As far as we have come technologically and materially, we seem to have drifted remarkably from a belief in moral right and wrong. Even as our Presidents and Presidential candidates speak more and more of the spiritual, it is easy to feel that they preach more than they practice. Perhaps the new century will turn that around.
I love that one line: “We might begin by saying God.” Indeed, that is always the best place for any of us to begin. If ever there were a time for us to “begin by saying God,” now is that time. Amidst all the self-congratulations that we hear around the world, let us remember that without the Lord, the world would have ended long ago. We owe everything to the good hand of God who has led us this far. Only by his grace can we go on from here.
Back to the Cross
I think it is most fitting that we celebrated the Lord’s Supper as part of this first worship service of the new century. It reminds us that at the heart of our faith is a marvelous work of God. We often talk about the gospel but we forget what it means. The Lord’s Supper brings us back to the cross of Christ where the Son of God died for our sins. We go back to the table again and again lest we forget the awful cost of our salvation. Every time we are tempted to think that somehow we have done something to deserve God’s favor, or when we begin to get impressed with who we are or what we’ve done, this table teaches us that everything we have depends on the Lord. As the Bible says, if any man boasts, let him boast in the Lord.
The Lord’s Supper also teaches us that our faith deals with the hardest reality of all—the fact of death. No other faith has the answer to death that is found in Jesus Christ. For the gospel is not just that Christ died, but that on the third day he rose from the dead. This is important because death comes eventually to all of us. Over the years I have done my share of funerals and it never gets any easier. But thanks be to God, there is an answer that comes from the Lord Jesus Christ: “I am the resurrection and the life. He who believes in me will live, even though he dies; and whoever lives and believes in me will never die” (John 11:25-26).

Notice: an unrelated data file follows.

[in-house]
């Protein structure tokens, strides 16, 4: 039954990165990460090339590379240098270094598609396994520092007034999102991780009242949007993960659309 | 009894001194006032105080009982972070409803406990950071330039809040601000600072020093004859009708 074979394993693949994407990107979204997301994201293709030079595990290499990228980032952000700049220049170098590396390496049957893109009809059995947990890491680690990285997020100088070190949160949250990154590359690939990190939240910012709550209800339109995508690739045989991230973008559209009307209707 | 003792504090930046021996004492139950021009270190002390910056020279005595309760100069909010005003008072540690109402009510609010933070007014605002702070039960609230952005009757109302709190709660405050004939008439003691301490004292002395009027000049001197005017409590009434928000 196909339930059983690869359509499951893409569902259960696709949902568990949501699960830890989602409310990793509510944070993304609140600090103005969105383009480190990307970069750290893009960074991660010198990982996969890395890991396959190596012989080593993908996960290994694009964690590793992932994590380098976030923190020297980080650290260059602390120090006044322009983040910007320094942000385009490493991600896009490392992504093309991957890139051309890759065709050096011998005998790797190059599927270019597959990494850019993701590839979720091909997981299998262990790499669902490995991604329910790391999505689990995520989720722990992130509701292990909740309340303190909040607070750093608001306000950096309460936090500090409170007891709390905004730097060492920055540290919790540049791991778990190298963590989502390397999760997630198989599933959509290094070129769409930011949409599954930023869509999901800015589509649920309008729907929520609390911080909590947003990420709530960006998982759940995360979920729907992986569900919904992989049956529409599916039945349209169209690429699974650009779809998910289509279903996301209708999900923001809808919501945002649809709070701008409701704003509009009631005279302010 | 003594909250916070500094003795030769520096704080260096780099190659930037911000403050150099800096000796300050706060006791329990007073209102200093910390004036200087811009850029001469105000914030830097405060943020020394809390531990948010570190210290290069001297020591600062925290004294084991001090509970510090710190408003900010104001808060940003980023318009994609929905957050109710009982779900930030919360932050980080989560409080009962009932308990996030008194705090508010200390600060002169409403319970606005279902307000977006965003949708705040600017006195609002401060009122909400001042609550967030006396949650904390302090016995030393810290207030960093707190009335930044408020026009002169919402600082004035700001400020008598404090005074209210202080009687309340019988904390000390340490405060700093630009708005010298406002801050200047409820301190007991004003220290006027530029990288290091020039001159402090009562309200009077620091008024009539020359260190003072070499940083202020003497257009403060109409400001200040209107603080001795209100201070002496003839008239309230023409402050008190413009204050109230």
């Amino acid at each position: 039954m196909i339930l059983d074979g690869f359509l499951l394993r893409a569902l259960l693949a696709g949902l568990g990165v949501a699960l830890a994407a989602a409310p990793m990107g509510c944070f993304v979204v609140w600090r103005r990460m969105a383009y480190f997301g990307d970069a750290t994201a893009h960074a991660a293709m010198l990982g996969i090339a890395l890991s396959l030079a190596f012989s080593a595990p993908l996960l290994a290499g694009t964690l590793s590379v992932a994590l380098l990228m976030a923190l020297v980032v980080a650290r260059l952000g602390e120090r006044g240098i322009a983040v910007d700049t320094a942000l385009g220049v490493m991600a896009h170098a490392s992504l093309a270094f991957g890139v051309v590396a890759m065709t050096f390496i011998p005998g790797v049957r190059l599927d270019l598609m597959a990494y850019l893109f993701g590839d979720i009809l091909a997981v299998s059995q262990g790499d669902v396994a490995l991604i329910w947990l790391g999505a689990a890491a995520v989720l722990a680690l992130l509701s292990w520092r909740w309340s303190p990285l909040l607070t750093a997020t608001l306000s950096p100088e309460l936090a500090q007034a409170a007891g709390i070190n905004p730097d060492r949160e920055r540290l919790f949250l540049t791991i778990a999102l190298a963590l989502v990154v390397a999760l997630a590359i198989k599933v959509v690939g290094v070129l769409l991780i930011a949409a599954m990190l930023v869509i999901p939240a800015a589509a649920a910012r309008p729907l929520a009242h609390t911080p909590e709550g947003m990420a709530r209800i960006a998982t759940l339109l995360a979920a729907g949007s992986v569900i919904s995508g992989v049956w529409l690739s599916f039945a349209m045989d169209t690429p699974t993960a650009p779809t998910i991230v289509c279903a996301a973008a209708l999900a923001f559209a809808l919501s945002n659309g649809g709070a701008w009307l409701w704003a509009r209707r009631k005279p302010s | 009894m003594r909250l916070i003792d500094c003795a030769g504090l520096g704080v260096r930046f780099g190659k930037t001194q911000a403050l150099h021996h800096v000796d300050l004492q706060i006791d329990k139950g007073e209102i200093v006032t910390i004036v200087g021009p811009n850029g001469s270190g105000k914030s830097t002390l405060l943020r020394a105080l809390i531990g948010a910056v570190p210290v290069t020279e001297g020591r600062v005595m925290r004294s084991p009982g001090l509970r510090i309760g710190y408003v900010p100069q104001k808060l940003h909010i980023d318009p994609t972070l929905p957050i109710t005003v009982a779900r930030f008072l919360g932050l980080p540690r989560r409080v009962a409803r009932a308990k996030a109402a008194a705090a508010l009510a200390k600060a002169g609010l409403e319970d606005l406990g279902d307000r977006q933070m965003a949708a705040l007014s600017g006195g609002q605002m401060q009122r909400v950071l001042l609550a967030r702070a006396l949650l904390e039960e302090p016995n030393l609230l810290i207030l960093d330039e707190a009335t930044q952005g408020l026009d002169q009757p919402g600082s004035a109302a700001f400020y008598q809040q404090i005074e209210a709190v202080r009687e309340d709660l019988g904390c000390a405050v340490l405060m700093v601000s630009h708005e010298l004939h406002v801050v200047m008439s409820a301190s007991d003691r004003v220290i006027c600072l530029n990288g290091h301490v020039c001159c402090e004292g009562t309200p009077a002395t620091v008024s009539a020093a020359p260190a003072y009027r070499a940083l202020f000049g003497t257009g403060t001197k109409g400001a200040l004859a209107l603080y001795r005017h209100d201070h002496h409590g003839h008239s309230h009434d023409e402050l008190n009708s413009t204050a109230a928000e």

Because of Christ we enter the New Year, the New Decade, the New Century, and the New Millennium, with the same confidence we have always had. No one knows what the future holds, but we know who holds the future. That alone is enough.
Iron Shoes for Rough Roads
So I come to my text, which is a much-beloved promise of God. It was actually a prophecy given by Moses to the tribe of Asher just before his death. By God’s choice this tribe was being given land on the seacoast north of modern-day Haifa, extending into what we today call southern Lebanon. Asher’s land was fruitful and mountainous. To the people who lived in hilly terrain, God promises “iron shoes” for the roads they must travel.
From this we may take a very simple application. Every new year is the beginning of a new journey. How will we fare? What will the road be like? Will our way be rough or easy? Our text suggests that we may have some rough road to travel before the year is done. If the way is to be flower strewn, velvet slippers will do. And if all we’re going to do in 2000 is sit and watch television, we don’t need iron shoes. Thick socks will do just fine. But if we plan to travel rocky roads, we need good footwear. As coaches like to say, No pain, no gain. No guts, no glory. No struggle, no growth.
I am not a prophet but I am sure we will all walk on rocky roads before this year is done. There are no silk slippers on the road to heaven. We need iron shoes because the road is hard, the way difficult, the path sometimes treacherous.
God gives great promises because the road itself is difficult, steep, and hard to climb. “Your shoes will be of iron and brass” means “The road ahead will be rocky and dangerous.”
As we start the new year, God’s word to his people is clear: “Forward, March!” And the good news is this: What God demands, he supplies. When he puts his people on a hard road, he gives them iron shoes for the journey.
As Thy Days